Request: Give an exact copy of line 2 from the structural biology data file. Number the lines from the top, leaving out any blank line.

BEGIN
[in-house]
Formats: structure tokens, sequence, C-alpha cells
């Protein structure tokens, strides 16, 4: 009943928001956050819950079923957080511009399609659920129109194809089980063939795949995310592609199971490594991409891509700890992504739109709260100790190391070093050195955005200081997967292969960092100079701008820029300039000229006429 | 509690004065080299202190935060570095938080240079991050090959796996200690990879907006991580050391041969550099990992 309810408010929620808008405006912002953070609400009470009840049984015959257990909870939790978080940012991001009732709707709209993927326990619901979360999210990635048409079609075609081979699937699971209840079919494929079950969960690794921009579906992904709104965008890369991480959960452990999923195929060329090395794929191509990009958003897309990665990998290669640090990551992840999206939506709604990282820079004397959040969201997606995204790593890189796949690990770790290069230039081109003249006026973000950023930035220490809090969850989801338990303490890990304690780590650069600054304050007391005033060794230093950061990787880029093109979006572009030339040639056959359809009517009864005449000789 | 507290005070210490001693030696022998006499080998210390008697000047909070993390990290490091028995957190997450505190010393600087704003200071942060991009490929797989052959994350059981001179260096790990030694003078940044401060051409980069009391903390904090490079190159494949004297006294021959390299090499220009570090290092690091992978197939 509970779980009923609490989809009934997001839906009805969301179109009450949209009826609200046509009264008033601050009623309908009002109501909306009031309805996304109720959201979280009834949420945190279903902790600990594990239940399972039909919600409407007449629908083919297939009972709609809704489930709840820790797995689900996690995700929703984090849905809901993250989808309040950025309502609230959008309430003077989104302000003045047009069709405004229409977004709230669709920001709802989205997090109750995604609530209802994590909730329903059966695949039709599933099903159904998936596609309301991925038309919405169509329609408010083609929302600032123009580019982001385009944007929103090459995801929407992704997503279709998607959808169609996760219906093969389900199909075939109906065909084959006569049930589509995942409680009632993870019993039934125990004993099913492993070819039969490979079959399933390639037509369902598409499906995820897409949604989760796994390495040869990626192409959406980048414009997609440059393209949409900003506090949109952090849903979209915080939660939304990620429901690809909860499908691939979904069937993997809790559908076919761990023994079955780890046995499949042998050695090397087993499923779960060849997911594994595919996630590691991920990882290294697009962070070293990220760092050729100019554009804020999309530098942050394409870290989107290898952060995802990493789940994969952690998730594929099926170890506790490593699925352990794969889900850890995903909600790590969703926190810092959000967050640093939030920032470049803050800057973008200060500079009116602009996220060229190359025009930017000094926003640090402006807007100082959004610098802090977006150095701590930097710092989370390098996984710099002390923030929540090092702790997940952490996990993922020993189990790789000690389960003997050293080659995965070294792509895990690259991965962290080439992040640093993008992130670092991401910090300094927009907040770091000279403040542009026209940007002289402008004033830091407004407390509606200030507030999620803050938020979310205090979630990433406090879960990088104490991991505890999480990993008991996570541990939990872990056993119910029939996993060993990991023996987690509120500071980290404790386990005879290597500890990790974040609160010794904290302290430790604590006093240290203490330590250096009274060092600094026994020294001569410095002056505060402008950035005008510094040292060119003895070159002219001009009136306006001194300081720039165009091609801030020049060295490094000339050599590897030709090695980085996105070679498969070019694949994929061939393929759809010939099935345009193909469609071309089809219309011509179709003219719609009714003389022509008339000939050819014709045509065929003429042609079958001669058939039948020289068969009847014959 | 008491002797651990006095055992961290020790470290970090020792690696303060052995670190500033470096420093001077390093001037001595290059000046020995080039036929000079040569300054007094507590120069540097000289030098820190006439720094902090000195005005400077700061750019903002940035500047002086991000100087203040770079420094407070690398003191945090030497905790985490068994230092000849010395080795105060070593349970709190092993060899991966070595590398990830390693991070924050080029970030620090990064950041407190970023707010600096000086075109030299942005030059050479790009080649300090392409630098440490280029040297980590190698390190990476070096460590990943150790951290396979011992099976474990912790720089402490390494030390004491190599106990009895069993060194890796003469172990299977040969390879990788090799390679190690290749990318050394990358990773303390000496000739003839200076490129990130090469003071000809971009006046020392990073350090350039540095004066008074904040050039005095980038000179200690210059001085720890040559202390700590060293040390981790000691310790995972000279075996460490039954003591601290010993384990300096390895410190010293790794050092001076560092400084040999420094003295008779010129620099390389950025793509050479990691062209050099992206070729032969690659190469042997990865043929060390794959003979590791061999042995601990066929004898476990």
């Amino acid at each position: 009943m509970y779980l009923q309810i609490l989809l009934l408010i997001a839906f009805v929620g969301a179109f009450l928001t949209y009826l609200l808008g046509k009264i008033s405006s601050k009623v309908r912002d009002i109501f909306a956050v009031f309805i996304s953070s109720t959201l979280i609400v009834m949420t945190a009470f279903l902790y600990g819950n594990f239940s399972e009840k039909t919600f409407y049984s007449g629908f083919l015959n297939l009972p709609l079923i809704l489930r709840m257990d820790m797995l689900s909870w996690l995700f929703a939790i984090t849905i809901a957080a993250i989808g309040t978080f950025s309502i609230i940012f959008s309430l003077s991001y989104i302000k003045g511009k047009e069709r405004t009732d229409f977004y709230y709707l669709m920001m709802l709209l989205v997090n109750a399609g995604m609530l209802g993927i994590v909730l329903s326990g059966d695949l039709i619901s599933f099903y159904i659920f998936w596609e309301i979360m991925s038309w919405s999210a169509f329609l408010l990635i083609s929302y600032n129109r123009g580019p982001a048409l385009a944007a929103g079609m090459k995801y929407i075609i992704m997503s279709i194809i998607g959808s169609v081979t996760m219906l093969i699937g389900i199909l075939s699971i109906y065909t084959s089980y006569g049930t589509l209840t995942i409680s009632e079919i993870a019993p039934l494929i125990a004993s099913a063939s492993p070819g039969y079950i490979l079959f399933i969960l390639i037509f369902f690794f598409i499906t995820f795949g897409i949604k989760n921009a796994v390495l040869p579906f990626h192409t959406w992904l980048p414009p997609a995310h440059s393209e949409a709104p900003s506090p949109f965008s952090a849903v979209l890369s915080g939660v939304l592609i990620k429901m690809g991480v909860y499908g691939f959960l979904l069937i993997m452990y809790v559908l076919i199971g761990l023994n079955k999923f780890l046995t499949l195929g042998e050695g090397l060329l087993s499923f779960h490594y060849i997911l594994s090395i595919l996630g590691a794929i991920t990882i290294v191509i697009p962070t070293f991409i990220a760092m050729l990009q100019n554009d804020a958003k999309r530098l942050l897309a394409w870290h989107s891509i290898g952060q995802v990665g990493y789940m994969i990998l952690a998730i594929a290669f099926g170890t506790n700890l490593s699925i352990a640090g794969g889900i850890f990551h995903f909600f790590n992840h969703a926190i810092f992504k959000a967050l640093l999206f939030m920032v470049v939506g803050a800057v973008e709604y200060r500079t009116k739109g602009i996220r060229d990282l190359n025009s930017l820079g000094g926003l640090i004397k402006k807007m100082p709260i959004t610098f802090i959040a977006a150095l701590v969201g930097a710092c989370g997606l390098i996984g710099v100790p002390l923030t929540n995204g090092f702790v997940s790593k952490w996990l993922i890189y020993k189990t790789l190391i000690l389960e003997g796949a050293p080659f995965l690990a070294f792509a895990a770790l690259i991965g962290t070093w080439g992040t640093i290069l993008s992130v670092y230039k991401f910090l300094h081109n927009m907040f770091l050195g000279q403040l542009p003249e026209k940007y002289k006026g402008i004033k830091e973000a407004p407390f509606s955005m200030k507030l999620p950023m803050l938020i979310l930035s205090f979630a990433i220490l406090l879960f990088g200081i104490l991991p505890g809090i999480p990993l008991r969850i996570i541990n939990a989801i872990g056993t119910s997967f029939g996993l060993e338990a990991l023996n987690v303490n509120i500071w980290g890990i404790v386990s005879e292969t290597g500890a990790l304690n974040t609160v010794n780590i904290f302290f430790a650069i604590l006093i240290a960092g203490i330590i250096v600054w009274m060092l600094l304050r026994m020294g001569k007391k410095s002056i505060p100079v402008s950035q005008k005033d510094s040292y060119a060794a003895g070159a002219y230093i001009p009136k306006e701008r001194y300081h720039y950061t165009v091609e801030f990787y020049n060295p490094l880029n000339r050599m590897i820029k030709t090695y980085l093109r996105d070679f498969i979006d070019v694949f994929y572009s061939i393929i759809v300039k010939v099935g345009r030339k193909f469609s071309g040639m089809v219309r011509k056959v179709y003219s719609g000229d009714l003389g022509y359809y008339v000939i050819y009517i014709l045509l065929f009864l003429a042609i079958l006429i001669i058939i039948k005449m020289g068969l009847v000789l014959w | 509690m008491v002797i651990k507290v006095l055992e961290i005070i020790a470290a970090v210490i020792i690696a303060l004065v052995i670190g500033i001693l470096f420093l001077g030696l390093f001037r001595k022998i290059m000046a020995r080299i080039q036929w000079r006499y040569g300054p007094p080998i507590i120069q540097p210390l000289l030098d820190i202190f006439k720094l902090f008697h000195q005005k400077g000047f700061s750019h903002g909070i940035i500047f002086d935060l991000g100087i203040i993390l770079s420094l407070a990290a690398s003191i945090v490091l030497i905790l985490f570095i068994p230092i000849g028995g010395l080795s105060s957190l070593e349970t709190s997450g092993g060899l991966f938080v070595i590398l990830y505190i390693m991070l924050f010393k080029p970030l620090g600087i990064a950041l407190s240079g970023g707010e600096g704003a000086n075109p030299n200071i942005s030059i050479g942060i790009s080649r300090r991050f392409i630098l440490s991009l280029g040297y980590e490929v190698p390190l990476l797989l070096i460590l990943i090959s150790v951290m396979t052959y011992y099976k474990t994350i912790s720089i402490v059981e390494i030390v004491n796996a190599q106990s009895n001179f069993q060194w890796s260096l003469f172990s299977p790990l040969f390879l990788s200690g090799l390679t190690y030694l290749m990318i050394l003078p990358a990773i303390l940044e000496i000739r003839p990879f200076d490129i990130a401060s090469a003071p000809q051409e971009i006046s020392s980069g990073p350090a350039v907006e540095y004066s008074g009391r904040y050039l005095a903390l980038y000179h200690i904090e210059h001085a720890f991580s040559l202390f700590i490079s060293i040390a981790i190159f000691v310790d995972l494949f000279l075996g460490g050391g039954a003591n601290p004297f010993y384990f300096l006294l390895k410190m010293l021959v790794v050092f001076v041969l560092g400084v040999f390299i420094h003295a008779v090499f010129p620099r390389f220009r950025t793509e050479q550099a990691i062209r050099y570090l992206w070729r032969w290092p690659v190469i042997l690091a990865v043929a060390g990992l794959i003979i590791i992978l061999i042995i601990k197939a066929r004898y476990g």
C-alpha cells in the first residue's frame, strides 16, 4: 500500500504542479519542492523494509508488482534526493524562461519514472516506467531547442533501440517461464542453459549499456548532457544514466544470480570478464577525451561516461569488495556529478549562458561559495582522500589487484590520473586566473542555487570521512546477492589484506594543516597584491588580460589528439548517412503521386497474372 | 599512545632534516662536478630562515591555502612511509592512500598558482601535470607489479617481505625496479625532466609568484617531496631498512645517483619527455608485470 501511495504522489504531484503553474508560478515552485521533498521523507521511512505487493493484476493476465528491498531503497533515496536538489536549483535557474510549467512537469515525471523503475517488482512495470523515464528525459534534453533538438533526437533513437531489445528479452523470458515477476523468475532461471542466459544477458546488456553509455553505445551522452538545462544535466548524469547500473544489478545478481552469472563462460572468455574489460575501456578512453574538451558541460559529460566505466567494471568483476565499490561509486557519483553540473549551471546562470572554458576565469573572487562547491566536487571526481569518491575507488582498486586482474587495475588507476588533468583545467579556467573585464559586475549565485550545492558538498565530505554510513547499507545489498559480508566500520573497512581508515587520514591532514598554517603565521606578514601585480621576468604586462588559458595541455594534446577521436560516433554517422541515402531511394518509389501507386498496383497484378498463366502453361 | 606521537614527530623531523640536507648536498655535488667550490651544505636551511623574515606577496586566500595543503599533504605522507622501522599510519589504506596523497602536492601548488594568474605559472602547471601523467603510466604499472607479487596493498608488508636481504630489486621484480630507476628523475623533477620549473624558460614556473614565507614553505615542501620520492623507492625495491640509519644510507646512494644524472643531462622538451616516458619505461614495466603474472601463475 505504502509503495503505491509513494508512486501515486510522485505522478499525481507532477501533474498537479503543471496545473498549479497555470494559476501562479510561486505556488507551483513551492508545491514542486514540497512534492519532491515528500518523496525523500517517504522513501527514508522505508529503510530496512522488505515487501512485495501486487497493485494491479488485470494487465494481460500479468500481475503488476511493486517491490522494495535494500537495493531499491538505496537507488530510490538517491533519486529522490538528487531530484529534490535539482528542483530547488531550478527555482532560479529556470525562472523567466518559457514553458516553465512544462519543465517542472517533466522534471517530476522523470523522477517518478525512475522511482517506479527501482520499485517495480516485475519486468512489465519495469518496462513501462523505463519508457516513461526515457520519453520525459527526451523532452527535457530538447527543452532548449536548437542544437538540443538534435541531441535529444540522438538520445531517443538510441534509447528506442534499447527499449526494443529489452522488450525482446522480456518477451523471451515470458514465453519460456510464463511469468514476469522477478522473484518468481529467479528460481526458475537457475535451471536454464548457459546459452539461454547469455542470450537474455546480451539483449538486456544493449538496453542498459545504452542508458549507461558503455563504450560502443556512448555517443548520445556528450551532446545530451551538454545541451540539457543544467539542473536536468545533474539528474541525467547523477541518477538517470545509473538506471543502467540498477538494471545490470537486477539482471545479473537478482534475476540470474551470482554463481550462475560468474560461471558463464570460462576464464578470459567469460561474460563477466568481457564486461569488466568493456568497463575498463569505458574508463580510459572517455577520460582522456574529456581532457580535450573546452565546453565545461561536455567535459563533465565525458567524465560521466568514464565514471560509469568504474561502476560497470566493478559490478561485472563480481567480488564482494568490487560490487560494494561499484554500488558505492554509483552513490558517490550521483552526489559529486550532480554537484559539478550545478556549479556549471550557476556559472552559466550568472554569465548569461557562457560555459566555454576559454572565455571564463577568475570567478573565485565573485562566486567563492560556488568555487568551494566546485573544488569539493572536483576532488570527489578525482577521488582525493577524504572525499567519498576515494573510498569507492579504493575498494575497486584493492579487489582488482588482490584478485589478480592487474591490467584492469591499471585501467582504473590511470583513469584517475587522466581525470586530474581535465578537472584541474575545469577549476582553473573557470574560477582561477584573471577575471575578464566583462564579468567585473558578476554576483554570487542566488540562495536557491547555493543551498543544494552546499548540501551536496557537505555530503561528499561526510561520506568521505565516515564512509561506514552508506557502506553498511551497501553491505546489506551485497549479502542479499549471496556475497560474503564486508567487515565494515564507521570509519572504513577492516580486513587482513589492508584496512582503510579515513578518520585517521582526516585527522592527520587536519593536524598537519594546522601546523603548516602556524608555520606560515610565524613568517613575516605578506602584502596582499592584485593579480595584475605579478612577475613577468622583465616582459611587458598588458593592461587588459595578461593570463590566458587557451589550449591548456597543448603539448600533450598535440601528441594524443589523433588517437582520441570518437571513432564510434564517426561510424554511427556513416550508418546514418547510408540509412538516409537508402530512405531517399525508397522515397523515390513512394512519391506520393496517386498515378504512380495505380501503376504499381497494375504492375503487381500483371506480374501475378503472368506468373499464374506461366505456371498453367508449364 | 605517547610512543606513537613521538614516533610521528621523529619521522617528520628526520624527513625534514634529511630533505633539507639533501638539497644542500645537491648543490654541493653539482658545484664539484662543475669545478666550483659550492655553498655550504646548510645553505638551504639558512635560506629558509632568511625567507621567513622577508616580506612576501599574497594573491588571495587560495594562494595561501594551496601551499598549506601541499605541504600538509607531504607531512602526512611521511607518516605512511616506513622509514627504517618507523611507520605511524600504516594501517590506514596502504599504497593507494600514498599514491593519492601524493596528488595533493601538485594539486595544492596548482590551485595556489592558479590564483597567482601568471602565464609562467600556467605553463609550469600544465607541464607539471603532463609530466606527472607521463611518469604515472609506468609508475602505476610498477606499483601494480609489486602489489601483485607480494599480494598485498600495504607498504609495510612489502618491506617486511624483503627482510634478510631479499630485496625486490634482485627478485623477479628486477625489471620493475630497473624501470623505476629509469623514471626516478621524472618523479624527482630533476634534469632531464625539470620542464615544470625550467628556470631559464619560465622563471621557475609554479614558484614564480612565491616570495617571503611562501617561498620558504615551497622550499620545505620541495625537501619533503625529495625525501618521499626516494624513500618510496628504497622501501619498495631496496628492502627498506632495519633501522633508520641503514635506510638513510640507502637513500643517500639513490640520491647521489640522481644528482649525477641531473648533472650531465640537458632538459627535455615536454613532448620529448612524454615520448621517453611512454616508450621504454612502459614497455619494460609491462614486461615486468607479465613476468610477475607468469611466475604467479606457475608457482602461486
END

Formats: structure tokens, sequence, C-alpha cells